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Iosue

Community Supporter
Re: homebrew. I don't care if someone likes or dislikes homebrew. I'd just ask that it not be compared to fanfiction. Fanfiction is inherently derivative, whereas when it comes to D&D worlds, homebrew came first. Before there were any official campaign settings or even any published adventures, there was homebrew. It's how the game was intended to be played.

Regarding the release. I'm not sure how a staggered release over the course of five months could be considered "rushed". It's certainly multi-staged, but they have demonstrated a clear plan for allowing groups to play without needing all three of the PHB, MM, and DMG. I'm playing or running three different games using two different published adventures. If I want to go homebrew, I've got 218 monsters without spending a dime on the Monster Manual. I'm wallowing in D&D without even the MM or the DMG.
 

MerricB

Eternal Optimist
i'm a huge fan of 5e dungeons and dragons but am i the only one feeling that the release schedule is a bit...slow :mad:. and i'm not talking about dmg specifically (im a player not a dm so the dmg isn't a must). but i am wondering where are the modules?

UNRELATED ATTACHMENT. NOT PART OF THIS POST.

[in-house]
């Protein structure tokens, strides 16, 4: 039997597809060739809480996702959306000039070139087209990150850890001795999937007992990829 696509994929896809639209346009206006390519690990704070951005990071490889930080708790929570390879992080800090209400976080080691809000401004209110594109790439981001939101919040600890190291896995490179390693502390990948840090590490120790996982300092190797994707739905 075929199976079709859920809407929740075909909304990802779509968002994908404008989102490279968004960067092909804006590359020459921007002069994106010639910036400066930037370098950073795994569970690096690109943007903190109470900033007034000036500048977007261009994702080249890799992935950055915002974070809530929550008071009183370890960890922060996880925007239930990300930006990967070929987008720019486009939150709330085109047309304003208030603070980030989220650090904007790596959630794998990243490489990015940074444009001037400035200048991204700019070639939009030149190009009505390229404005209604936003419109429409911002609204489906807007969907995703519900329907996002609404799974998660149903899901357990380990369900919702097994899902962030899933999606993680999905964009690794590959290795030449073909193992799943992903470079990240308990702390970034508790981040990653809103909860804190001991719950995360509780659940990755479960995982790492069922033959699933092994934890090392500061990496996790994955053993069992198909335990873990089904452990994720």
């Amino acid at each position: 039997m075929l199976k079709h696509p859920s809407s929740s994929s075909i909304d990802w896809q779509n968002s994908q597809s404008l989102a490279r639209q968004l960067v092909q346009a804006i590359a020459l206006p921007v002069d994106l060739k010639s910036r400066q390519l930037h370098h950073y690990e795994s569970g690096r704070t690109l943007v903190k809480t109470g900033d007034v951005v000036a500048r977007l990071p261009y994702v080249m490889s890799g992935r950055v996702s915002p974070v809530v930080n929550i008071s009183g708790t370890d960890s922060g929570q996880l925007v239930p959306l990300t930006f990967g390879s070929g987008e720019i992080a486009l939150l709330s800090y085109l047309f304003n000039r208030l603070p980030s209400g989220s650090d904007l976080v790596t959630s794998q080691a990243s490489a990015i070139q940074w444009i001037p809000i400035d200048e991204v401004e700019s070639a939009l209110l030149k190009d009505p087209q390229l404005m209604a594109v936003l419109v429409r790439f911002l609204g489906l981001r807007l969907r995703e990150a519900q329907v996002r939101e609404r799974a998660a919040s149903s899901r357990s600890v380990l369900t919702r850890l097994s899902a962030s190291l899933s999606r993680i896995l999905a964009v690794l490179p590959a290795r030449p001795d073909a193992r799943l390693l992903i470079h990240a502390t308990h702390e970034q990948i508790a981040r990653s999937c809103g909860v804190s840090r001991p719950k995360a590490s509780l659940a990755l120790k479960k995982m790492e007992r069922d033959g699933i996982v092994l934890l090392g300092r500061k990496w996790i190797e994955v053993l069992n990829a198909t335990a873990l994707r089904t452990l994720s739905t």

Adventure design is tough. It's very easy to write bad adventures, and it's very difficult to write good adventures. Not only that, but trying to write an adventure for a system that isn't finished yet? Now, *that's* tough! Just ask Steve Winter and Wolfgang Baur.

Wizards are, at this stage, releasing two types of adventure. The first type are the big storyline adventures (Hoard of the Dragon Queen, Rise of Tiamat), which are used as part of their multimedia story-telling strategy. The second type are the small, organised play adventures seen in D&D Expeditions. At present, there are six of those adventures available, albeit only to those with stores participating in the program or who go to conventions.

Given Wizards are stepping back from producing a lot of D&D material, it seems likely that we'll be a lot more dependent on third-party publishers for adventure material, especially if Wizards produce a license that allows this to occur. (Given the current state of affairs, I think that very, very likely). Even prior to that occurring, I count eleven titles in that category at present. Not all of those titles are good - many are a fair way from that status.

Cheers!
 

mcbobbo

Visitor
Re: homebrew. I don't care if someone likes or dislikes homebrew. I'd just ask that it not be compared to fanfiction. Fanfiction is inherently derivative, whereas when it comes to D&D worlds, homebrew came first. Before there were any official campaign settings or even any published adventures, there was homebrew. It's how the game was intended to be played.